How Do I Build Strength For Pull Ups?

Pull ups primarily challenge your lats and biceps while also working your deltoids, rhomboids, and core. To get you started on your pull-up preparation, you should strengthen your upper body muscles and core muscles.

What Are The Benefits Of Pull Ups For Women?

Pull ups tone and strengthen the upper body and core muscles, challenge muscular endurance and improve posture. Pull ups improve grip strength by strengthening the forearms as well as the extrinsic and intrinsic muscles in the hand and wrist that support your grip. By increasing your hand and grip strength, you will be able to lift more weight in other dumbbell strength training workouts.

Step-By-Step Pull Up Guide

Step 1: Hang On The Pull Up Bar

The first step in mastering the pull up is hanging on the bar (dead hang). This step is crucial because you need to mimic the move you want to do.

Hanging on the bar has other benefits: 

  • Improves grip strength 
  • Spinal decompression 
  • Stretches the upper body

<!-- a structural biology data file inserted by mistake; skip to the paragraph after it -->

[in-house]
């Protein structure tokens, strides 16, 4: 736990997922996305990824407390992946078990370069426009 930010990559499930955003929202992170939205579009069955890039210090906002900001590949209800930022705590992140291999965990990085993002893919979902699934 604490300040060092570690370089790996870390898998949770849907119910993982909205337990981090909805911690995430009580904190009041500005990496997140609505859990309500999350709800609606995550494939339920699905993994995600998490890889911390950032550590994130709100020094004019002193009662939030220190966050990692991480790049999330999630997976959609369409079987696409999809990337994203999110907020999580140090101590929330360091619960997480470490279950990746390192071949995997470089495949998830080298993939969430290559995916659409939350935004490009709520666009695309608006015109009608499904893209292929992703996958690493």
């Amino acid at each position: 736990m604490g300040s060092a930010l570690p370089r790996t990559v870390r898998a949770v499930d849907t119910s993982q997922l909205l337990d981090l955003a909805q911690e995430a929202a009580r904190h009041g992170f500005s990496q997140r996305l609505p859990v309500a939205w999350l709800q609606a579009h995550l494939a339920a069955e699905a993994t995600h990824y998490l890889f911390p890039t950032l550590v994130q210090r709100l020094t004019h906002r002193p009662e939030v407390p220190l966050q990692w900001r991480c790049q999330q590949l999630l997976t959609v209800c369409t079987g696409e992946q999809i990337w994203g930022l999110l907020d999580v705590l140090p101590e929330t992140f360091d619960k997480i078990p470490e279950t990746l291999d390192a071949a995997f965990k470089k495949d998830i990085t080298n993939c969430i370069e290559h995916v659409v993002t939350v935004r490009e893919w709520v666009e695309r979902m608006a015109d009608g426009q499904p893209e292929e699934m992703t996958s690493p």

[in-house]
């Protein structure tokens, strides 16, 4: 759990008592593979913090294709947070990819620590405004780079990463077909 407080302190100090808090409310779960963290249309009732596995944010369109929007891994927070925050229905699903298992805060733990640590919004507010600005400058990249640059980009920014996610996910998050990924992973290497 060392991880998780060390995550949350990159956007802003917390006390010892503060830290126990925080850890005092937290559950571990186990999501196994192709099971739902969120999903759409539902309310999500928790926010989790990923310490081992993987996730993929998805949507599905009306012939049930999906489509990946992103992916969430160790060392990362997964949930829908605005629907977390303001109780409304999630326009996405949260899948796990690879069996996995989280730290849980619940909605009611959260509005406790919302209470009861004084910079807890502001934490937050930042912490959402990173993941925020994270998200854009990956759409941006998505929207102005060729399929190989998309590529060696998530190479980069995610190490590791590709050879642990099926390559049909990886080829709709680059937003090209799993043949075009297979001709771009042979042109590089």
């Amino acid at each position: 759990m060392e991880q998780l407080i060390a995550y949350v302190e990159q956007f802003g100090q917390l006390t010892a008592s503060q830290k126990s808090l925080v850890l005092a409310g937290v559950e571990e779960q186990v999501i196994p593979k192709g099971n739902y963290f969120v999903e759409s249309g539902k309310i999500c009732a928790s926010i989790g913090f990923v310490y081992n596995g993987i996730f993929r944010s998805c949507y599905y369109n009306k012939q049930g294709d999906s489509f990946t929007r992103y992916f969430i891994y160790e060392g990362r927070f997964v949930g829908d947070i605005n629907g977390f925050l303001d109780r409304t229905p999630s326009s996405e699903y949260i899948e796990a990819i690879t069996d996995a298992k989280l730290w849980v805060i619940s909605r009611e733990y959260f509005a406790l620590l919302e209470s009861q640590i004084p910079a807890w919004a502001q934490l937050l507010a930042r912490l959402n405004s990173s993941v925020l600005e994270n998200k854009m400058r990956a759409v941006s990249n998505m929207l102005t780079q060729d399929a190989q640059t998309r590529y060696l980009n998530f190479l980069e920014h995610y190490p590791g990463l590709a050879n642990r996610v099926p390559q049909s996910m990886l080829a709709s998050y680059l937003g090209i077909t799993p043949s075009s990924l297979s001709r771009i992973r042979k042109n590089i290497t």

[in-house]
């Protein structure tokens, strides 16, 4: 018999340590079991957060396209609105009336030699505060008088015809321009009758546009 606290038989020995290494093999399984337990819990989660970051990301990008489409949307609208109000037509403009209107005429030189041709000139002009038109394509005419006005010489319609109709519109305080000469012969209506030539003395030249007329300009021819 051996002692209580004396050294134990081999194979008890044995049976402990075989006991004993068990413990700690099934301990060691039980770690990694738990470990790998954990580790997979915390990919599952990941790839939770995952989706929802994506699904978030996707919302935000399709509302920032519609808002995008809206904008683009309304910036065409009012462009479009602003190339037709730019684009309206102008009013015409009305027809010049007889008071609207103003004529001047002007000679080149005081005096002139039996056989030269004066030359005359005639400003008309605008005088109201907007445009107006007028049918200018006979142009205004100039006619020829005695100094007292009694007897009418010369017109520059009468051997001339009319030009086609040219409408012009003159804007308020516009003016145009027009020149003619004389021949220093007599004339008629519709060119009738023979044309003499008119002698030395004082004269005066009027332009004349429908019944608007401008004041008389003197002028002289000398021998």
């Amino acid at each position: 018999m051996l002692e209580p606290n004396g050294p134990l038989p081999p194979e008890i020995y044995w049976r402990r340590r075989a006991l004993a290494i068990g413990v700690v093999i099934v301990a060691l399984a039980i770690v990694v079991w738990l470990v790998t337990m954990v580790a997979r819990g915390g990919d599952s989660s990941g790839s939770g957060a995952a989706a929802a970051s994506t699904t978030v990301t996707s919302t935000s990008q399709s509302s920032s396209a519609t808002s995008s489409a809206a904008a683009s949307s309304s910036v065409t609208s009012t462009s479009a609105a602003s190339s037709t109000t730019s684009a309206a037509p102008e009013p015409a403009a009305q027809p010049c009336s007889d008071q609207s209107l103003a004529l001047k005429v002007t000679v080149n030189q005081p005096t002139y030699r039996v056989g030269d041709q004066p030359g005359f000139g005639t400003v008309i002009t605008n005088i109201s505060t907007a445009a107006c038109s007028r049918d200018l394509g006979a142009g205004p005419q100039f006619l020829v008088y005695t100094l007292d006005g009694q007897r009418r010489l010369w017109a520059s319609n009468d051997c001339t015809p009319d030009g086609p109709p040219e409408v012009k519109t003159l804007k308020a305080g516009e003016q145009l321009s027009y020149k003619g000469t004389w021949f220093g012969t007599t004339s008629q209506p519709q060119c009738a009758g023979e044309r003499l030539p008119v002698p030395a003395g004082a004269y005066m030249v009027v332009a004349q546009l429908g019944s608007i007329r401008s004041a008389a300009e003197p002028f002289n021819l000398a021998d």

• Improves shoulder mobility and reduces shoulder pain 
  • Improves posture
Woman hanging on the bar in preparation for showing how to do a proper pull up.

The bottom of the pull up is the most difficult portion of the move for most people. Hanging from the bar can strengthen the muscles that retract the scapulas together, which will help you avoid getting stuck at the bottom of your pull up.

How To Hang On The Pull Up Bar

Woman hanging on a bar in preparation for how to do a proper pull ups, using upper body strength and shoulder blades activated to work towards a full pull up.
  1. Find a suitable pull up bar: Use a secure pull-up bar that can support your bodyweight.
  2. Stand beneath the bar: Position yourself directly beneath the pull-up bar with your feet flat on the ground.
  3. Grip the bar: Reach up and grab the bar slightly wider than shoulder-width distance apart. Your palms should face away from your body.
  4. Hang freely: Allow your body to hang freely from the bar with your arms fully extended. Your body should form a straight line from your head to you heels.
  5. Engage your core: As you hang, engage your core muscles to stabilize your body. This will help you maintain good posture and control while hanging from the bar.
  6. Breathe and hold: Focus on relaxing your grip and maintain a steady breath. This will help you build endurance for longer hangs.
  7. Repeat and progress: Follow the progression program below to increase the time you can hang on the bar.